Food plays a vital role in human development, culture, and interactions. Nutritional demands can still be met for those unable to consume food normally. The enteral route bypasses the nose and mouth and passes directly through the skin of the abdomen to reach the digestive system. This is termed percutaneous enteral feeding.
In this case study, we explore the development and launch of these feeding tube best practice recommendations by Nurses Specialized in Wound, Ostomy and Continence Canada.
Leading the way in French
Until now, each of the NSWOCC best practice recommendations projects has been developed in English and translated after the fact into French. The development of these percutaneous enteral feeding tube best practice recommendations, therefore, reflected a first for NSWOCC. A French-speaking committee of seventeen from Canada developed the best practice recommendations, which were simultaneously translated into English. The Delphi consensus process was conducted in French. The peer review was conducted concurrently in French and English. Adjustments resulting from the peer review were discussed and applied to both languages.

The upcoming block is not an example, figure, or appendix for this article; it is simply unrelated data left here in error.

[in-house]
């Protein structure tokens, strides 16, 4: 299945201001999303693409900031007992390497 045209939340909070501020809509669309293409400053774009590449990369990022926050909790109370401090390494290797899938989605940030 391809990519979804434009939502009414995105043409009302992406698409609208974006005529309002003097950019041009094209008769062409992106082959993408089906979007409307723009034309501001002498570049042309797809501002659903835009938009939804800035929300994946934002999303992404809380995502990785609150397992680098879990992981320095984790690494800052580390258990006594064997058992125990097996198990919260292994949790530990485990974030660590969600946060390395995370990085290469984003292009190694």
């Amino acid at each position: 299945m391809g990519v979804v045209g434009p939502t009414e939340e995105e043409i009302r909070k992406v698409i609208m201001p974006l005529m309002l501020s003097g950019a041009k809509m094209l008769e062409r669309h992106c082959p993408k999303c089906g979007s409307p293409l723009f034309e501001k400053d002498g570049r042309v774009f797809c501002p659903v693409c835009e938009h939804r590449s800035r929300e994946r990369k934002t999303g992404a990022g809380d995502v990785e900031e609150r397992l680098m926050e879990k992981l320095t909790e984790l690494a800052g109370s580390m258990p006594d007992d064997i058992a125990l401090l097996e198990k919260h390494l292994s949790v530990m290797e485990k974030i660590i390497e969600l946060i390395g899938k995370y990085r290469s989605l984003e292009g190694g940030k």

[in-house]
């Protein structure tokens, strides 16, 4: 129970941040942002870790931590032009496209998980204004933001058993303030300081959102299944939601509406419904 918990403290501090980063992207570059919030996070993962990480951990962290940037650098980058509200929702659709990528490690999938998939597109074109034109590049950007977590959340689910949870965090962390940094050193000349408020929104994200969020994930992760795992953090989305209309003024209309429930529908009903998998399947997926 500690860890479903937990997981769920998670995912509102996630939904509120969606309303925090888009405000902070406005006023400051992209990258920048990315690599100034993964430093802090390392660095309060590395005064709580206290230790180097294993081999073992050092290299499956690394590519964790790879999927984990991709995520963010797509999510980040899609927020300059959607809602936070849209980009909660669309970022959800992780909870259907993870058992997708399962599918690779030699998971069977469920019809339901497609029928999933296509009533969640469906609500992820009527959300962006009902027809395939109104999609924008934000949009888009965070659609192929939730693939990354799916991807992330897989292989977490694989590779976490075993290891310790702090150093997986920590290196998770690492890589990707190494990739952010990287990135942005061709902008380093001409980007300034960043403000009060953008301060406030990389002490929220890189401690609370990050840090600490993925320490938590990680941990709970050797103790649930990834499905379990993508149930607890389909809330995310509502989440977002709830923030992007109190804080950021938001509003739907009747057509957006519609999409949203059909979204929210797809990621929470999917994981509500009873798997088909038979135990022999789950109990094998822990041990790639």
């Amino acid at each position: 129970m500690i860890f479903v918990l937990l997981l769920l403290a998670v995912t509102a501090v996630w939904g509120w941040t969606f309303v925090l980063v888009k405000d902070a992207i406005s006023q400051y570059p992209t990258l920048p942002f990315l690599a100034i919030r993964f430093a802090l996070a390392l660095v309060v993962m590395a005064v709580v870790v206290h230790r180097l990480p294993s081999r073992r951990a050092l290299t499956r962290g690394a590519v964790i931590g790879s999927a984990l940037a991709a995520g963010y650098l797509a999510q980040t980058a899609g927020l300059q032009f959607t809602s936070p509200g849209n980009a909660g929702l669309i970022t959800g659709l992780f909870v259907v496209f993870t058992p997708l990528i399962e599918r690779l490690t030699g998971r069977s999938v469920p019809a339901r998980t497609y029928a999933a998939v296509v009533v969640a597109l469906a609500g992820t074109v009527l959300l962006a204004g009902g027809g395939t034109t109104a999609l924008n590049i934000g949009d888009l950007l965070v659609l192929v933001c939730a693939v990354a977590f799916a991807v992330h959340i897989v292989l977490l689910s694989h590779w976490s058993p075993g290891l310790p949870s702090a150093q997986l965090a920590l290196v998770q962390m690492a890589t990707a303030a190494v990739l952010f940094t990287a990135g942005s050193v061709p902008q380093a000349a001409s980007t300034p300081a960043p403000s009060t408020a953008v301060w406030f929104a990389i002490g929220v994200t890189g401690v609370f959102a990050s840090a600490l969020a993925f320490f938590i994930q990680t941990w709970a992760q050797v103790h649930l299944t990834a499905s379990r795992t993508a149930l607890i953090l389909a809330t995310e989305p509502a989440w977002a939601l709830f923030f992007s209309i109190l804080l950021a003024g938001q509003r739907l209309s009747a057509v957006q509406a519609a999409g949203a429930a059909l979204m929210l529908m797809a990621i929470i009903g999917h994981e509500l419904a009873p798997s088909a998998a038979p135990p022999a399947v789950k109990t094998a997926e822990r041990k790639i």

More and more patients are rapidly discharged after such [a percutaneous enteral feeding tube] procedure, and the need for instructions to manage and care is vast. Nurses in communities, families, and remote areas still need a document focusing on the nursing aspects. The French-speaking task force comprised NSWOCs from Quebec, Ontario, and New Brunswick. It has significantly improved the engagement of the French-speaking NSWOCs in the association, making them part of the active force, not just there as users.Valérie Chaplain, BScN, RN, NSWOC, WOCC(C)